7. Cheah, I;ve missed out most of your travelling post. But just noticed those kurtos-kalac ! Did you try those cake? I made them before and was wondering how's the real one taste like! Looks so mouthwatering.
    Kristy

    ReplyDelete
    Replies
    1. Yup, we ate them. Very nice, crispy. It's quite common there.

      Delete

Post a Comment

Thanks for dropping by. Please click on 'Anonymous' if you do not have a blog but do leave your name after the comment because I would like to know who you are.

Popular posts from this blog

Scallion Oil Chicken ~ 葱油鸡

From Spring Onion pancake , I'm sharing with you a Scallion or Spring onion chicken dish today.  This is more or less like a poached chicken dish except that it's laden with a sauce of scallion oil, chicken broth and Chinese wine.  This dish can be served as it is or chilled in the fridge before serving, Scallion Oil Chicken ~   葱油鸡 Ingredients 2 whole leg chicken, approx 600 gm 4 to 5 stalks of spring onions Ginger, sliced and minced 1 Tbsp Shaoxing wine 6 Tbsp vegetable oil Light soya sauce, salt and a bit of sugar to taste Method Season the chicken with some salt, set aside. Cut out the spring onion bulbs, some to put in the pot and some to make the oil. Chop up the rest of the green part of spring onions. Add the minced ginger into the chopped spring onions, add some salt, mix well. Bring some water to the boil, just enough to cover the chicken, add in the spring onion bulb d three slices of ginger and a teaspoon of salt. Once boiling,

Puff Pastry Egg Tarts - 2 酥皮蛋撻

I took the opportunity to try my hands at making puff pastry from scratch when I was on vacation as the weather was quite cooling and I assumed that the dough wouldn't be sticky and messy to handle. I could make both oil and water dough easily and there were no 'sweat and tears', LOL!  The pastries turned out nice and flaky and everybody gave their thumbs up for this dim sum, especially my dear grandnephew who asked for more! Oil dough - Sieve the plain flour into a mixing bowl, add in the cold, cubed butter, mash with a fork and slowly combine to form a soft dough.  Wrap up with clingwrap and keep in the fridge for 30 mins.  (You can do this with a food processor if you wish), Water dough - Sieve the plain flour into a mixing bowl, add in the slightly  beaten egg yolks, mix well, add ice cold water gradually ,( you may not require the whole amount of water as too much water can make the pastry tough), mix well and form into a dough.  Wrap up with clingwr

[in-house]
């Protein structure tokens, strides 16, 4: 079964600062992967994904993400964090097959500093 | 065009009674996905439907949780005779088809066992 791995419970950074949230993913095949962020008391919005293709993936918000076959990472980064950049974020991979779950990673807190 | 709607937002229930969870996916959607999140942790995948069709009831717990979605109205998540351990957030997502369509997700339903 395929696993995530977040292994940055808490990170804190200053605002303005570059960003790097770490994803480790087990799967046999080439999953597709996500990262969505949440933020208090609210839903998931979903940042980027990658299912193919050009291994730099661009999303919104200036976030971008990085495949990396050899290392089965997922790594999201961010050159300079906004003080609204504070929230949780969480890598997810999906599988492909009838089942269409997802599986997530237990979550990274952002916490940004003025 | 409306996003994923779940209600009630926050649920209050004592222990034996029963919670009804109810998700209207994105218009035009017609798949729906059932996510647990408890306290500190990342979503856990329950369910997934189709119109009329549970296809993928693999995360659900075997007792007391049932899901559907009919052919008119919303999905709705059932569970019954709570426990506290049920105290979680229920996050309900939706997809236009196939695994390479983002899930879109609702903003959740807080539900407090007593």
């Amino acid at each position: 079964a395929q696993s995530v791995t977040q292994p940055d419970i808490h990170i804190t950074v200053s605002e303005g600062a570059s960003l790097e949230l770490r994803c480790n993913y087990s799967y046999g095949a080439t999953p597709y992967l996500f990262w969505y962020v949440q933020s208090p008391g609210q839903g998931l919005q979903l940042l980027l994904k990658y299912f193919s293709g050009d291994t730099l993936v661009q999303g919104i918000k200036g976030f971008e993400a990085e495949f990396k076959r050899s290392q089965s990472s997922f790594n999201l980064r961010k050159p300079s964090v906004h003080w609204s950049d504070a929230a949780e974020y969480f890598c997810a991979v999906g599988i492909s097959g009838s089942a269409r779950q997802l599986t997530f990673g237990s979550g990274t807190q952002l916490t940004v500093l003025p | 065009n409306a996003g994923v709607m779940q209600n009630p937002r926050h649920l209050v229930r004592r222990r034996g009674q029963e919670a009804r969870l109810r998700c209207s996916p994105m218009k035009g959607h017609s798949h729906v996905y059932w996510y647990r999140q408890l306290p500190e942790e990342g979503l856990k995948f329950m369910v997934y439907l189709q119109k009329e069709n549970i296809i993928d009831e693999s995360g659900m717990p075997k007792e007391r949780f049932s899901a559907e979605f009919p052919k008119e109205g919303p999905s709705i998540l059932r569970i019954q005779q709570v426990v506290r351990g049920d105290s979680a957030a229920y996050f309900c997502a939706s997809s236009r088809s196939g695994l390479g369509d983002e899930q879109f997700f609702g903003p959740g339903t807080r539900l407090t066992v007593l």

Herbal Jelly ~ Gui Ling Gao

H erbal Jelly ~ Gui Ling Ga o literally translated means 'Tortoise Jelly' is one of my family's favourite desserts.  It's much more economical to prepare this at home for you'll need to fork out between Rm 9 to Rm 11 for a bowl of this cooling dessert in any of those herbal tea outlets.  This soothing jelly, served chilled, is supposed to be able to help reduce our body heat, helps to get rid of toxins and is believed to be good for the skin thus culminating a healthier complexion.